It might have raised suspension and wheelarches bedecked with chunks of grey plastic, but Volkswagen isn’t calling its new Beetle Dune a crossover. Instead, it’s meant to remind us of the ‘Baja Bugs’ associated with west coast America and off road racing. Can this new derivative give the now five year old third generation Beetle a sales boost?

Maybe it’s because you don’t see too many Beetles around that the Dune seemed to turn a lot of heads. The turmeric paintwork probably helped too, along with a 1970s Porsche 911-style rear wing in the same colour. Shame then that the 1.2-litre TSI (petrol turbo) engine produces just 105PS and 175Nm of torque. 

You don’t have to settle for the TSI, which, by the way, provides perfectly adequate performance for most people. Top speed is 110mph and zero to 62mph takes 10.9 seconds. The CO2 average is 126g/km and I saw overall consumption of 42mpg, compared to the official number of 51.4mpg (Combined).

The other engine for European markets is a 150PS 2.0 TDI. As with the TSI, it comes with a choice of six-speed manual or six-speed auto DSG gearboxes. It’s not available in Britain but in North America there is a 1.8 turbo – I don’t have to tell you why a diesel isn’t offered there – which has the six-speed automatic as standard.

In the hatchback version, the TDI reaches 62 mph in 9.2 seconds, top speed is 124mph (manual) and CO2 is 117g/km with Combined consumption of 62.8mpg. Call it low to mid-fifties in everyday driving if you’re light on the throttle pedal. 

Cynics might call this car the creation of a marketing department with a tenuous grasp of VW’s history but they’re missing the point. The Dune looks and feels genuinely different to other Beetles even if there’s not much of a link to the hotted-up specials based on the Type 1 Beetle from the 1970s. 

The changes on the exterior start with a 10mm lift for the suspension but those silver skid plates at either end are plastic so off-roading isn’t advised. Especially as there is no 4MOTION all-wheel drive system. Big grey plastic extensions surround the wheelarches and you can’t miss the DUNE sticker and two long black stripes which link them atop what in days gone by would be called running boards. Wheels are special 8K x 18-inch ‘Mythos’ designs and despite 235/45 tyres, the ride somehow doesn’t feel at all hard. 

Standard equipment extends to what VW terms a ‘Composition Media’ system. This includes a 6.5-inch touch-screen with Bluetooth phone connection, DAB digital radio receiver, dash-mounted single CD player, MDI (Multi Device Interface) via USB connection, SMS messaging functionality and eight speakers.  An auto dimming rear-view mirror, automatic headlights, rain sensing wipers plus ultrasonic parking sensors front and rear are also standard fit.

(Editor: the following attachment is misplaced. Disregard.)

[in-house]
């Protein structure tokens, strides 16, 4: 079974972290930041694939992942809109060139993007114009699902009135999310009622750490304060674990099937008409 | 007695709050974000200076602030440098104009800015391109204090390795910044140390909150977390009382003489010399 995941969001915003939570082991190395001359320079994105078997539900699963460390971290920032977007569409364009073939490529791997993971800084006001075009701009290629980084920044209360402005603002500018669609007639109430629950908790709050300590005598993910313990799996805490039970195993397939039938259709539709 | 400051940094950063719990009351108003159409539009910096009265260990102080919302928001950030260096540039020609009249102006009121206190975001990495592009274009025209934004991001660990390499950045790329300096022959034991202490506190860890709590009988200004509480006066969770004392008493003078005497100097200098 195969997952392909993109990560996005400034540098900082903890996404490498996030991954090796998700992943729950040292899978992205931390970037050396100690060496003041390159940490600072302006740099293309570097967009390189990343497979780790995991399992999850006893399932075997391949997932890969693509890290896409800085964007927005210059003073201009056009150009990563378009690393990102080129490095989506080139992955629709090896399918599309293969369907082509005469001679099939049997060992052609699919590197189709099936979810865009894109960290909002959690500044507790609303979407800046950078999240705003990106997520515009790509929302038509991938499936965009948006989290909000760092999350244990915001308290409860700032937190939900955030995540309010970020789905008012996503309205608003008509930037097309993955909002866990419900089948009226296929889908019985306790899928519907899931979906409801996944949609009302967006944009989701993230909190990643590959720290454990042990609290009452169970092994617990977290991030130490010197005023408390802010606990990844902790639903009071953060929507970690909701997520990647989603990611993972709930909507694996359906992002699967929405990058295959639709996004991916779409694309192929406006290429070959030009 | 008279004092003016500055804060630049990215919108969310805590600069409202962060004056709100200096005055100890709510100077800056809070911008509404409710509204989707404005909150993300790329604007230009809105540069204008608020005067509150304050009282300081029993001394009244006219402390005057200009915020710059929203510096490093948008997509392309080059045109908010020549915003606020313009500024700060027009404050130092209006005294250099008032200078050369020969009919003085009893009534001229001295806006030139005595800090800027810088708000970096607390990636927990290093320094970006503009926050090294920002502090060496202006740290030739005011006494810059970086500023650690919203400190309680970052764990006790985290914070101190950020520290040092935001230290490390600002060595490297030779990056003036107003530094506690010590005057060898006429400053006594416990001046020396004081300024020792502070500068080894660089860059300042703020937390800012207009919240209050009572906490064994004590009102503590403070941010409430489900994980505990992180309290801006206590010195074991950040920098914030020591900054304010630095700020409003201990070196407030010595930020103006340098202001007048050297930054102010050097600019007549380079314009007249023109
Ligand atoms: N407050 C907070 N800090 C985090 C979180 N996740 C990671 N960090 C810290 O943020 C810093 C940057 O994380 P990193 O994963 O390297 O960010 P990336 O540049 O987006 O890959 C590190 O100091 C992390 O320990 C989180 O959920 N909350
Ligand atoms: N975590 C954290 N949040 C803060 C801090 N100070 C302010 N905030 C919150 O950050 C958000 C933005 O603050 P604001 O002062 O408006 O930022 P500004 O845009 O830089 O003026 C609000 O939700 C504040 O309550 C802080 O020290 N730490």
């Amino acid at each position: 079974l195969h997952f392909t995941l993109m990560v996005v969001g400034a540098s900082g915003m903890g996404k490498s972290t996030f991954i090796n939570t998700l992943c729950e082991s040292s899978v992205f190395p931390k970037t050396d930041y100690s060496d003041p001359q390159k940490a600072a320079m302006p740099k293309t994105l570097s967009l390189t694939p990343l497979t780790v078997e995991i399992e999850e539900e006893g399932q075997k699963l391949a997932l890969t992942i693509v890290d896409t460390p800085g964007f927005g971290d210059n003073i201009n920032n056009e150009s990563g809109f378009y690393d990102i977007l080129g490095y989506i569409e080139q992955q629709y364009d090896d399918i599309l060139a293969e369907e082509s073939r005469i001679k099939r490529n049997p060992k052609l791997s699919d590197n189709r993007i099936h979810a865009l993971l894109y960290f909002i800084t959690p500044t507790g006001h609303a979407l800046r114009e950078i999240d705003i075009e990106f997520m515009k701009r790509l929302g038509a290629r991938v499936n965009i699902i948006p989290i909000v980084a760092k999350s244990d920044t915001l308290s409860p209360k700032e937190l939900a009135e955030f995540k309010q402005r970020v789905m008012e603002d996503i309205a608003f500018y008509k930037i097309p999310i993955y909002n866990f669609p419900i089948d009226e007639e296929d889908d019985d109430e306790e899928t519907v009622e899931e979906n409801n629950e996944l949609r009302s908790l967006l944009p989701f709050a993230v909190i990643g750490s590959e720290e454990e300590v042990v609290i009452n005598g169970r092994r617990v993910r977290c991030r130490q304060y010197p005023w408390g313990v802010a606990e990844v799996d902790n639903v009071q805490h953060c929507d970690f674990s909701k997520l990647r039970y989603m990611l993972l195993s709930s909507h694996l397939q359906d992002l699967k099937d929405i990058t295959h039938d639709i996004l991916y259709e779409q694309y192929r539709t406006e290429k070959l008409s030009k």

The Dune is strictly a four-seater, each place being trimmed in neoprene and grey vinyl with piping in a coppery colour to match the dashboard and exterior paintwork. The gear lever gaiter and steering wheel leather cover have stitching to match, while a similar shade encircles the three gauges of the instrumentation as well as three other dials. These, which consist of a clock, as well as readings for oil temperature and turbo boost pressure, sit atop the dashboard. 

If you don’t like being noticed, then the Dune isn’t for you but that’s not to say it’s loud; more that it’s….distinctive, especially if you go for the Sandstorm Yellow of the test car, which I would have no objection to. The TDI would be my preference and for that you must pay a fair bit extra. The 1.2 TSI costs from GBP21,300 (RRP OTR), while the diesel starts at GBP23,805 (RRP OTR) before options. Choose from Coupe (hatchback) or Cabriolet.

When will we see the next Beetle?

Volkswagen’s Puebla plant in Mexico made just 63,000 Beetles in 2015, which reflects both the fact that the car was close to reaching the mid-point in its lifecycle, plus shifts in buyer preferences. In short, a lot vehicles which aren’t crossovers or SUVs in the US market – it’s where the Beetle has always been most popular – are either in decline, holding steady or showing only a small sales rise in 2016.

The current VW324 (hatchback) and VW325 (Convertible) aren’t expected to be replaced until 2018, possibly later. Any successor series would swap today’s PQ35 platform for the MQB toolkit, which would also mean the potential for a plug-in model – something which could well work to lift sales back towards the six figures annually which insiders say is needed to keep the business case viable.

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